“Over the past four years, we have become great friends through living, working and playing together,” said Hasenkopf.

“Being able to come right out of college and enter the real world with four of your best friends seemed surreal. I was extremely surprised to hear of this opportunity, mainly because I’ve never heard of such a strategy before. It was new to all of us,” O’Donnell added.

The idea was new to everyone involved, including the hiring team, which was comprised of Wible, Matt Kosior, chief operating officer, and Kayla Beatty ’12.

“We saw huge, exceptional talent,” says Wible. “This group, the one we chose, was the most enthusiastic and seemed to have a cohesiveness that I liked.”

The benefits will be twofold—for the graduates and for American Colors.

“Over the last few years, after we hired students from Allegheny, we noticed they would say, ‘I came here [to Sandusky, Ohio] and didn’t know anyone. I’m having trouble getting involved in the community and finding it tough to meet people,’” says Wible.

Although other Allegheny graduates were pleased with American Colors, assimilation in other areas of their lives proved to hamper their overall happiness. That won’t be the case with this group. “These graduates will now get to go into the real world with an immediate support system. We hope this will provide them with a smooth transition into the workplace with a sense of belonging,” Wible says.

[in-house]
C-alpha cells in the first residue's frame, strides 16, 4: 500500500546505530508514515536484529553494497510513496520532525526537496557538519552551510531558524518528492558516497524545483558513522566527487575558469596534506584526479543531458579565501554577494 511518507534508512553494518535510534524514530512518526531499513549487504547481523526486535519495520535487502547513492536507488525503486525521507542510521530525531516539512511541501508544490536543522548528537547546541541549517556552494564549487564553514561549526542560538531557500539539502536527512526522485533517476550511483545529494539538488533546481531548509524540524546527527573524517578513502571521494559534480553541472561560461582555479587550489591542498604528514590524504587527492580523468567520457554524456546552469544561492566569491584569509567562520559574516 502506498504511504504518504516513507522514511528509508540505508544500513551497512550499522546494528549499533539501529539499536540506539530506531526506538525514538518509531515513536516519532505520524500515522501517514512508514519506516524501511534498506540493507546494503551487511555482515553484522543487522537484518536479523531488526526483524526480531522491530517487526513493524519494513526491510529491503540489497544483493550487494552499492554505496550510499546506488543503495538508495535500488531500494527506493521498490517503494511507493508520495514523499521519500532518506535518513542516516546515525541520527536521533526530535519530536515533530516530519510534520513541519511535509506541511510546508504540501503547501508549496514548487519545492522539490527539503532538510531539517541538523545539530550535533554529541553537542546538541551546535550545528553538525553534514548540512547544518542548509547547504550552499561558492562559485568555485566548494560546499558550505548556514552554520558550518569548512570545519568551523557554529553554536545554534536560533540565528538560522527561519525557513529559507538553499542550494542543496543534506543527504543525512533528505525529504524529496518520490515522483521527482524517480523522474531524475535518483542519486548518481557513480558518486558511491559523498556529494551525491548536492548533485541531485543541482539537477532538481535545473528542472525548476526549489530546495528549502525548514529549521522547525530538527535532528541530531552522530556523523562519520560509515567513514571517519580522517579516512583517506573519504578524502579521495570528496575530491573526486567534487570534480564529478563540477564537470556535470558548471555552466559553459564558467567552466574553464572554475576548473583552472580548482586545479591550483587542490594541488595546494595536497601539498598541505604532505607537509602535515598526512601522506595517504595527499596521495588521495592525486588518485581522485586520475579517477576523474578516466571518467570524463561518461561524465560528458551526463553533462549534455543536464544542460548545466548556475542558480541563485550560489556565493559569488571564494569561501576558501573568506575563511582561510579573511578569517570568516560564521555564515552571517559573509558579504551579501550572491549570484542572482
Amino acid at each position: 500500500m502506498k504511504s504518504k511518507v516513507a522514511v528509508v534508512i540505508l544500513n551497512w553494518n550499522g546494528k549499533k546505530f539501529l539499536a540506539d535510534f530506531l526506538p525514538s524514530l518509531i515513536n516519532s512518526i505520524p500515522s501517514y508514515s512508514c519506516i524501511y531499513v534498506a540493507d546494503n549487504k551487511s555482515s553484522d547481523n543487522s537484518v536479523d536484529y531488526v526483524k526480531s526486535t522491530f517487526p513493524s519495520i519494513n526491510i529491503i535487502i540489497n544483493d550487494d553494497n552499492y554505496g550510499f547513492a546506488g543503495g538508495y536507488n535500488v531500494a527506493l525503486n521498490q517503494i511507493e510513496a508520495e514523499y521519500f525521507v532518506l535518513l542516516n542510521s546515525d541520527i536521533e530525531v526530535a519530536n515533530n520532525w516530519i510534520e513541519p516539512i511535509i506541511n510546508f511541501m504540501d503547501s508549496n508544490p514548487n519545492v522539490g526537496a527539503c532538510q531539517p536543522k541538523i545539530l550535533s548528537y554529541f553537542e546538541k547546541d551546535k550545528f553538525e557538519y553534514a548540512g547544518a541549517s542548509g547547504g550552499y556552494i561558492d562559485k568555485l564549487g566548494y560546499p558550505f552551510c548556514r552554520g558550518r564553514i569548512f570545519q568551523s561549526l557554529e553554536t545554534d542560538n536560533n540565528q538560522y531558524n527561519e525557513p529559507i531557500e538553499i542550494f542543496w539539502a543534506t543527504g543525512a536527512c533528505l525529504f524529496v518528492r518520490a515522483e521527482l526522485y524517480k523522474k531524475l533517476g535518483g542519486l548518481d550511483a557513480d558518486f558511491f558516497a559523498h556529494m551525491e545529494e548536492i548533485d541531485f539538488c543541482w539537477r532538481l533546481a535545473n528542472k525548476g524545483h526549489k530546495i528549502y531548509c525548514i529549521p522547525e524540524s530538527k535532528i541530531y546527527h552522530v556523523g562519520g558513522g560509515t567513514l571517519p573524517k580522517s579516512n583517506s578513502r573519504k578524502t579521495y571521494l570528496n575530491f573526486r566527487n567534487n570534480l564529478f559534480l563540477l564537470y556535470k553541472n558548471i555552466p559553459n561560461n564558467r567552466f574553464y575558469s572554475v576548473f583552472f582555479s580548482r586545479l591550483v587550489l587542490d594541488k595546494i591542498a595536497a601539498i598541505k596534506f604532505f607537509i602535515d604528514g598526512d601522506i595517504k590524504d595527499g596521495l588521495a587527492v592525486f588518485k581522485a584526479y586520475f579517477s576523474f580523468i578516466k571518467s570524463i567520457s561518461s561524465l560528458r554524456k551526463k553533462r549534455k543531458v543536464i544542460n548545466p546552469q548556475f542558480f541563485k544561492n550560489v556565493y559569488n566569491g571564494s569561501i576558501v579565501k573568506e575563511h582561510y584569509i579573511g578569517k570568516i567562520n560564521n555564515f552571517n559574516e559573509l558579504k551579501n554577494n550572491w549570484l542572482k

The students also see the benefits: “When entering the professional workplace, it is essential, not only that you have many positive relationships, but that you continue to build upon them while continually adding new ones. Our pre-established relationship will also allow us to feel comfortable more quickly in our working environment,” says Kunig.

“We see this as a potential for longevity for the company, as well,” Wible adds. “We are hoping that all five of the new hires will like and form a long relationship with American Colors.”

“I believe our team chemistry will translate into a professional environment seamlessly. Not only are we able to achieve goals together, but we also challenge each other. I think the ability to bring in five new workers who already work well together will serve American Colors well, especially in project-oriented tasks,” says Hasenkopf.

American Colors wiblepic_web

At this point, the future of group recruitment can only be imagined. After all, it is not the norm. The benefits can be seen as huge, though, for all parties involved.

“We’re hoping that it can become a model … that other employers who can do this will think, ‘What a great idea. …Why don’t we do this too?’” says Fitch. “If we had 20 employers who did that, we would have huge diversity in the types of job opportunities we are providing to students.”

President James H. Mullen, Jr. adds: “Jim is a great Alleghenian who has long been committed to affording opportunities to our students. In hiring this very talented group of our graduates from diverse disciplines, he is at once implementing a very innovative business approach and reinforcing the strength of Allegheny’s liberal arts curriculum.”

No matter what comes from this unique hiring strategy, the future is bright for American Colors’ new team. The team began its first day at American Colors. Each person had their own job description: Encarnacion, Kunig and Hasenkopf are project chemist trainees and Hogya and O’Donnell are operations trainees. However, it should be pointed out that they will have the opportunity to work on a project together as a team, to exhibit abilities learned at Allegheny.